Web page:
It has astounded me, truly astounded me, how big a part substance abuse plays in the presentation to the ED for mental health evaluation. I may as well go ahead and check off “marijuana” on your forms before I even talk to you because eighty per cent of the time I know you smoke it. And, please, don’t even try to go there with me. We can argue until the cows come home about whether the drug should be legalized or not, whether it’s just like alcohol or not, whether it’s a gateway drug or not, whether it calms your nerves better than Xanax or not, ad infinitum. In SC, using marijuana is illegal. If you get a random screen pulled and you “piss positive”, you get fired. Deal with it. I’m not going to argue with you about it at midnight in the ED when your blood alcohol level is also 300. Move to Colorado.

Mi dispiace. Got carried away there. (Sitting up straight and straightening tie, if I still wore one, which I usually don’t).

Is it ever safe to just say, “no more”? To say to the patient, “Look, you don’t want treatment, that’s obvious, so why don’t we call it even? I’ll discharge you if you promise to never come back to my ED ever again. Deal?”

That’s a struggle for any of us who took the Hippocratic Oath (yes, we really did) and basically had it beaten into us as medical students and residents that we HELP people. We TREAT people. Sick people. People who don’t think clearly and who do not make good decisions. That’s what we do. Yeah, but to the point of personal abuse?

I think I need to come back to this, what do you think? This is important stuff, but I’m at a thousand words already and your eyes are glazing over.

Tough issue, this one.

So we muddle through.

You come in. You’re sick.

We patch you up, send you out.

You come back in. You’re sick. Same sickness.

We patch you up, send you out.

I seem to remember something from Greek mythology about a guy named Sisyphus.


Let’s shift gears next time and talk about some special populations that I see in the ED for mental health evaluation nowadays. Sound good to you?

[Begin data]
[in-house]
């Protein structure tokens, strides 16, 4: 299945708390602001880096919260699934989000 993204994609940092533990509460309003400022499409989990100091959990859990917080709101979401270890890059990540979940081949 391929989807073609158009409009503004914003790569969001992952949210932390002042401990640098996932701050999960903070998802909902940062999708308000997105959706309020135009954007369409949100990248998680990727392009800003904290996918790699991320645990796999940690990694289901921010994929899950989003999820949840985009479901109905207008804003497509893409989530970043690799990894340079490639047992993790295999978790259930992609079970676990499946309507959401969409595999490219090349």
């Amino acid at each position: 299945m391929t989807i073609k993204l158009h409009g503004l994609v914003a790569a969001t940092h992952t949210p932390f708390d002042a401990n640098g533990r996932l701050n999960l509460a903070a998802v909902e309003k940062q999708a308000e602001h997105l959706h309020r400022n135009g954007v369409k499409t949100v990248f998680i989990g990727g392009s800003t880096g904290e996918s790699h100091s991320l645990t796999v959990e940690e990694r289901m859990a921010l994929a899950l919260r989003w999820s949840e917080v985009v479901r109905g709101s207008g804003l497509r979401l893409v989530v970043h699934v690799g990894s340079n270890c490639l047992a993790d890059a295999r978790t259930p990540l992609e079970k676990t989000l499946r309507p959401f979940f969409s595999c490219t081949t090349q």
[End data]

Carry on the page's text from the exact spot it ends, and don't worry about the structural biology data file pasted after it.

See you back here soon.

Would you give me a hand with this rock? Thanks.

6 thoughts on “Ya’ll Come Back Now, Ya Hear?

  1. You remind me of my years training at a state psychiatric hospital in NC when I was getting my Ph.D. I mostly did psych assessments but did some other stuff, too. One of the social workers asked me to take on Doris, a 58 year-old frequent flier who had been admitted again. It was her 30th admission in 30 years. My background was working with teens and children so I was a bit dubious about what I would do to help her. But I took a developmental approach and decided an appropriate goal for her would be to interact with other adults without taking her clothes off or asking repeatedly if she was dying. So, I would bring a deck of cards, a hot pot, and two tea cups down to her ward twice a week. It got so that she could make conversation again. That was back in the days when people could stay in the hospital for awhile to stabilize. As is true now, there were no transitional living options for discharge. I can’t imagine working in an emergency room with psychiatric patients but I am so glad that someone as kind as yourself is doing so.


  2. Greg.

    Hey, even Paul in his letter to the Romans battled that one. “I do not understand what I do. For what I want to do I do not do, but what I hate, I do.” That recidivism seems to be an innate issue for us all:/

    And Sisyphus may have had more trouble with his huge stone, but I bet the ones we were discussing earlier hurt more!! 😉



  3. That is such a great story, full of the kind of humility and resourcefulness that I’m afraid a lot of present day clinicians are lacking. Bravo.
    You are the one who is kind. Thanks for that thoughtful comment.